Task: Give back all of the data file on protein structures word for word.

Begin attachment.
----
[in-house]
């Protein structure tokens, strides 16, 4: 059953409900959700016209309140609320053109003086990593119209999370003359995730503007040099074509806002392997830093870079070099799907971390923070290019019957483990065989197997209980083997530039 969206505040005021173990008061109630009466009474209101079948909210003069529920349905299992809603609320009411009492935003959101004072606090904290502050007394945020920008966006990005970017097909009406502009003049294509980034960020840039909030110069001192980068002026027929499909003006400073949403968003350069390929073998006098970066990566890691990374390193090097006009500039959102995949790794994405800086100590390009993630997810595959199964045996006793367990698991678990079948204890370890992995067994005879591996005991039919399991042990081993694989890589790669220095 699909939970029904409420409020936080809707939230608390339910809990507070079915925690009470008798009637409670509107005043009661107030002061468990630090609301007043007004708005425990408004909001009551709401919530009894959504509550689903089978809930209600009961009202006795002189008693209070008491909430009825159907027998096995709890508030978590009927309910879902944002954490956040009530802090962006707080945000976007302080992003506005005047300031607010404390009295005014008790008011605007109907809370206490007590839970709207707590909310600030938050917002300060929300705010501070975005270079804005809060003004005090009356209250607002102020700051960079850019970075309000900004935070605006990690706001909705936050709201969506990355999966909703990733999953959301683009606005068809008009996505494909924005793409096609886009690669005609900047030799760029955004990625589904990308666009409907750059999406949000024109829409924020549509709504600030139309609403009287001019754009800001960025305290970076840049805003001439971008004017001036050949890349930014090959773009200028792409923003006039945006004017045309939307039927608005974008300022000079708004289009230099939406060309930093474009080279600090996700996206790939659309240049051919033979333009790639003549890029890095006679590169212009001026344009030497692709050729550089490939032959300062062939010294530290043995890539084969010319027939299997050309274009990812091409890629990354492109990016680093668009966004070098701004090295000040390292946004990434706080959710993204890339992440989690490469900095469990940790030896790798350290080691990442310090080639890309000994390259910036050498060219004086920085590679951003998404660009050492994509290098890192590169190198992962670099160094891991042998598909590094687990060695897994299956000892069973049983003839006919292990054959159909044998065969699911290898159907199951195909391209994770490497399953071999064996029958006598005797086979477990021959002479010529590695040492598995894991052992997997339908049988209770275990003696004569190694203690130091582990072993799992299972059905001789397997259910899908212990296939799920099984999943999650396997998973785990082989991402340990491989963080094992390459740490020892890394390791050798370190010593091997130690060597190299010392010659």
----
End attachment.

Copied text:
[in-house]
């Protein structure tokens, strides 16, 4: 059953409900959700016209309140609320053109003086990593119209999370003359995730503007040099074509806002392997830093870079070099799907971390923070290019019957483990065989197997209980083997530039 969206505040005021173990008061109630009466009474209101079948909210003069529920349905299992809603609320009411009492935003959101004072606090904290502050007394945020920008966006990005970017097909009406502009003049294509980034960020840039909030110069001192980068002026027929499909003006400073949403968003350069390929073998006098970066990566890691990374390193090097006009500039959102995949790794994405800086100590390009993630997810595959199964045996006793367990698991678990079948204890370890992995067994005879591996005991039919399991042990081993694989890589790669220095 699909939970029904409420409020936080809707939230608390339910809990507070079915925690009470008798009637409670509107005043009661107030002061468990630090609301007043007004708005425990408004909001009551709401919530009894959504509550689903089978809930209600009961009202006795002189008693209070008491909430009825159907027998096995709890508030978590009927309910879902944002954490956040009530802090962006707080945000976007302080992003506005005047300031607010404390009295005014008790008011605007109907809370206490007590839970709207707590909310600030938050917002300060929300705010501070975005270079804005809060003004005090009356209250607002102020700051960079850019970075309000900004935070605006990690706001909705936050709201969506990355999966909703990733999953959301683009606005068809008009996505494909924005793409096609886009690669005609900047030799760029955004990625589904990308666009409907750059999406949000024109829409924020549509709504600030139309609403009287001019754009800001960025305290970076840049805003001439971008004017001036050949890349930014090959773009200028792409923003006039945006004017045309939307039927608005974008300022000079708004289009230099939406060309930093474009080279600090996700996206790939659309240049051919033979333009790639003549890029890095006679590169212009001026344009030497692709050729550089490939032959300062062939010294530290043995890539084969010319027939299997050309274009990812091409890629990354492109990016680093668009966004070098701004090295000040390292946004990434706080959710993204890339992440989690490469900095469990940790030896790798350290080691990442310090080639890309000994390259910036050498060219004086920085590679951003998404660009050492994509290098890192590169190198992962670099160094891991042998598909590094687990060695897994299956000892069973049983003839006919292990054959159909044998065969699911290898159907199951195909391209994770490497399953071999064996029958006598005797086979477990021959002479010529590695040492598995894991052992997997339908049988209770275990003696004569190694203690130091582990072993799992299972059905001789397997259910899908212990296939799920099984999943999650396997998973785990082989991402340990491989963080094992390459740490020892890394390791050798370190010593091997130690060597190299010392010659």